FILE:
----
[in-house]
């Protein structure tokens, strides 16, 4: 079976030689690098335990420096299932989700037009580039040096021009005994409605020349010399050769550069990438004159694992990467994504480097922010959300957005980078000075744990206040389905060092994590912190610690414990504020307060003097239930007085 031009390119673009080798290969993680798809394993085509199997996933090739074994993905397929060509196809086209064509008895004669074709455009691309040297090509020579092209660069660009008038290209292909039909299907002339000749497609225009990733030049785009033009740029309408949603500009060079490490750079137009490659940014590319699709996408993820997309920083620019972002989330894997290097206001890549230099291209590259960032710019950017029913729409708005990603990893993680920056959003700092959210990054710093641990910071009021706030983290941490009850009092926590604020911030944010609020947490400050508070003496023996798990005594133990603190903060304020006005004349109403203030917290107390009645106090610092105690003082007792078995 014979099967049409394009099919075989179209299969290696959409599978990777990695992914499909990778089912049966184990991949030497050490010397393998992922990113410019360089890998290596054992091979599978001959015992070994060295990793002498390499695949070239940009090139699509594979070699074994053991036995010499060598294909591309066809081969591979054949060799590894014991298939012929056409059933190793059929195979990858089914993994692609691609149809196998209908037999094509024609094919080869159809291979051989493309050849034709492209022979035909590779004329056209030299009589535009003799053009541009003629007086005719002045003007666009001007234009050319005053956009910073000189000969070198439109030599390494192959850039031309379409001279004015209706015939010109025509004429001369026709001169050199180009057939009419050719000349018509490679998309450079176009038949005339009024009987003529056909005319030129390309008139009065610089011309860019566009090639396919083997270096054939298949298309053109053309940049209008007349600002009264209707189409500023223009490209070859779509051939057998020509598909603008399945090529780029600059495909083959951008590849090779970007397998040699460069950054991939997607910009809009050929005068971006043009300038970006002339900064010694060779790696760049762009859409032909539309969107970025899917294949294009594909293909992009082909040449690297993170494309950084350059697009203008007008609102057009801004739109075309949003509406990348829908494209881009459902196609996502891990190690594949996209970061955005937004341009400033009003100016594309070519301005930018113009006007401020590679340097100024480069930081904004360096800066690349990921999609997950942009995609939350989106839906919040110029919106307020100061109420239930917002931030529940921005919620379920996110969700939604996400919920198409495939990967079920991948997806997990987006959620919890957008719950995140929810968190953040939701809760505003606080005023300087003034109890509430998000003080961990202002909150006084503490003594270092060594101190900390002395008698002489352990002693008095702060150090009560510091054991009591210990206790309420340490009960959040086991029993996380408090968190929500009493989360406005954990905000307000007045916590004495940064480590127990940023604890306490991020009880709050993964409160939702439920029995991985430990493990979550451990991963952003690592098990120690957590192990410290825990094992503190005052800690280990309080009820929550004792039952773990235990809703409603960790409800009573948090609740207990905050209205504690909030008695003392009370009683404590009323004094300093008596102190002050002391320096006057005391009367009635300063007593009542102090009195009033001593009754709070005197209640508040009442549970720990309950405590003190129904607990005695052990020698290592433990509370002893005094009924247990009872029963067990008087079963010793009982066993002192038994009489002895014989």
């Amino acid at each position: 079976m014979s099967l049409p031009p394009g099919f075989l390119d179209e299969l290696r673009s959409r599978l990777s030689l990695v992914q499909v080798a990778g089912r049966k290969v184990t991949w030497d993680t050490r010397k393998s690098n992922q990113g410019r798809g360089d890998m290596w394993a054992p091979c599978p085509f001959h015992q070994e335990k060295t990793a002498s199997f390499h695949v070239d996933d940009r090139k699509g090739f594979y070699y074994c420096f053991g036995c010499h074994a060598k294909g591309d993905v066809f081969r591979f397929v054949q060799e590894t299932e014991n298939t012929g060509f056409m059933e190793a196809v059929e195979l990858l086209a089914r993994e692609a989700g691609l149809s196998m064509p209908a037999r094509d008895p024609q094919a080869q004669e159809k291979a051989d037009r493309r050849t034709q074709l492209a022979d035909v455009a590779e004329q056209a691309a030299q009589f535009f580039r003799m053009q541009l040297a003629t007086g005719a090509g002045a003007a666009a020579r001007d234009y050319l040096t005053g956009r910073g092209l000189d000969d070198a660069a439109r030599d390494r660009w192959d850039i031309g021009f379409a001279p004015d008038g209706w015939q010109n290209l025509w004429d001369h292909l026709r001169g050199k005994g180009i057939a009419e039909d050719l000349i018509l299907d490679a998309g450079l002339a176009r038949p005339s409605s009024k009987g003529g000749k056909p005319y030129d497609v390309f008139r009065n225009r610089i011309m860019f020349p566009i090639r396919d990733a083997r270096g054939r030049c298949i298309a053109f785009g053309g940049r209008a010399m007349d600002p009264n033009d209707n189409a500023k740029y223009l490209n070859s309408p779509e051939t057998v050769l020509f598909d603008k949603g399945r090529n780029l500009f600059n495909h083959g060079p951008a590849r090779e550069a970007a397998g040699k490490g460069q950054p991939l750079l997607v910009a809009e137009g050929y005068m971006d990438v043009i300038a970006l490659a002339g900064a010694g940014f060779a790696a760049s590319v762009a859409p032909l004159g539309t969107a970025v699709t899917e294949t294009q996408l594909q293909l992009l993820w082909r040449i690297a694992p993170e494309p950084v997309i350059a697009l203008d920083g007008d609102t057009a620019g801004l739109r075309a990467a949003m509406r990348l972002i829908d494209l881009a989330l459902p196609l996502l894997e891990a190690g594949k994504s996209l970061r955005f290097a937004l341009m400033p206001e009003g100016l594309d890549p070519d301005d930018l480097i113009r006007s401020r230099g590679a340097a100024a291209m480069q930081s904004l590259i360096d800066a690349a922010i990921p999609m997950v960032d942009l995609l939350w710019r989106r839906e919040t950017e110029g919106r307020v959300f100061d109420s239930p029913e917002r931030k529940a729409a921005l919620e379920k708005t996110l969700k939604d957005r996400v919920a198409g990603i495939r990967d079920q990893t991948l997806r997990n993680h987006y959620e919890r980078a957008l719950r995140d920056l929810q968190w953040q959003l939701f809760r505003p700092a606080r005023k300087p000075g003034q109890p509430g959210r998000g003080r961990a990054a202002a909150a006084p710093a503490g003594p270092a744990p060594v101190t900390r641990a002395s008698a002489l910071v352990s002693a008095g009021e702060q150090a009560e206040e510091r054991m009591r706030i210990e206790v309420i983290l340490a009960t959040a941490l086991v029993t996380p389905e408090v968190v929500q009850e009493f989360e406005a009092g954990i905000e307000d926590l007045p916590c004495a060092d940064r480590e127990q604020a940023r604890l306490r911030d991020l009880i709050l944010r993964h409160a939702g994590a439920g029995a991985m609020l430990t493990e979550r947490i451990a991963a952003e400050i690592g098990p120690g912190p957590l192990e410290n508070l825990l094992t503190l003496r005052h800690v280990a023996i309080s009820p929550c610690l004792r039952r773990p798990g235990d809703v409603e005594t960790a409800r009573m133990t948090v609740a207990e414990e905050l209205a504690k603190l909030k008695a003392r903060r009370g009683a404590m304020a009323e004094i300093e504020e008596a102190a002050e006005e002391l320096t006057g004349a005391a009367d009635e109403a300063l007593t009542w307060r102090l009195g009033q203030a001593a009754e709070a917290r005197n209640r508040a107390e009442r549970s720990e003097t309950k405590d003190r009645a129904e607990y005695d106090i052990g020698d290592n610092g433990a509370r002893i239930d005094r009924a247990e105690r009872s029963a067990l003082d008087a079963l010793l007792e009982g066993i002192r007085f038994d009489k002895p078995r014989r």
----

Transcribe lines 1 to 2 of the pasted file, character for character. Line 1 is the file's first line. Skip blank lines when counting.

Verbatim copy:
[in-house]
């Protein structure tokens, strides 16, 4: 079976030689690098335990420096299932989700037009580039040096021009005994409605020349010399050769550069990438004159694992990467994504480097922010959300957005980078000075744990206040389905060092994590912190610690414990504020307060003097239930007085 031009390119673009080798290969993680798809394993085509199997996933090739074994993905397929060509196809086209064509008895004669074709455009691309040297090509020579092209660069660009008038290209292909039909299907002339000749497609225009990733030049785009033009740029309408949603500009060079490490750079137009490659940014590319699709996408993820997309920083620019972002989330894997290097206001890549230099291209590259960032710019950017029913729409708005990603990893993680920056959003700092959210990054710093641990910071009021706030983290941490009850009092926590604020911030944010609020947490400050508070003496023996798990005594133990603190903060304020006005004349109403203030917290107390009645106090610092105690003082007792078995 014979099967049409394009099919075989179209299969290696959409599978990777990695992914499909990778089912049966184990991949030497050490010397393998992922990113410019360089890998290596054992091979599978001959015992070994060295990793002498390499695949070239940009090139699509594979070699074994053991036995010499060598294909591309066809081969591979054949060799590894014991298939012929056409059933190793059929195979990858089914993994692609691609149809196998209908037999094509024609094919080869159809291979051989493309050849034709492209022979035909590779004329056209030299009589535009003799053009541009003629007086005719002045003007666009001007234009050319005053956009910073000189000969070198439109030599390494192959850039031309379409001279004015209706015939010109025509004429001369026709001169050199180009057939009419050719000349018509490679998309450079176009038949005339009024009987003529056909005319030129390309008139009065610089011309860019566009090639396919083997270096054939298949298309053109053309940049209008007349600002009264209707189409500023223009490209070859779509051939057998020509598909603008399945090529780029600059495909083959951008590849090779970007397998040699460069950054991939997607910009809009050929005068971006043009300038970006002339900064010694060779790696760049762009859409032909539309969107970025899917294949294009594909293909992009082909040449690297993170494309950084350059697009203008007008609102057009801004739109075309949003509406990348829908494209881009459902196609996502891990190690594949996209970061955005937004341009400033009003100016594309070519301005930018113009006007401020590679340097100024480069930081904004360096800066690349990921999609997950942009995609939350989106839906919040110029919106307020100061109420239930917002931030529940921005919620379920996110969700939604996400919920198409495939990967079920991948997806997990987006959620919890957008719950995140929810968190953040939701809760505003606080005023300087003034109890509430998000003080961990202002909150006084503490003594270092060594101190900390002395008698002489352990002693008095702060150090009560510091054991009591210990206790309420340490009960959040086991029993996380408090968190929500009493989360406005954990905000307000007045916590004495940064480590127990940023604890306490991020009880709050993964409160939702439920029995991985430990493990979550451990991963952003690592098990120690957590192990410290825990094992503190005052800690280990309080009820929550004792039952773990235990809703409603960790409800009573948090609740207990905050209205504690909030008695003392009370009683404590009323004094300093008596102190002050002391320096006057005391009367009635300063007593009542102090009195009033001593009754709070005197209640508040009442549970720990309950405590003190129904607990005695052990020698290592433990509370002893005094009924247990009872029963067990008087079963010793009982066993002192038994009489002895014989």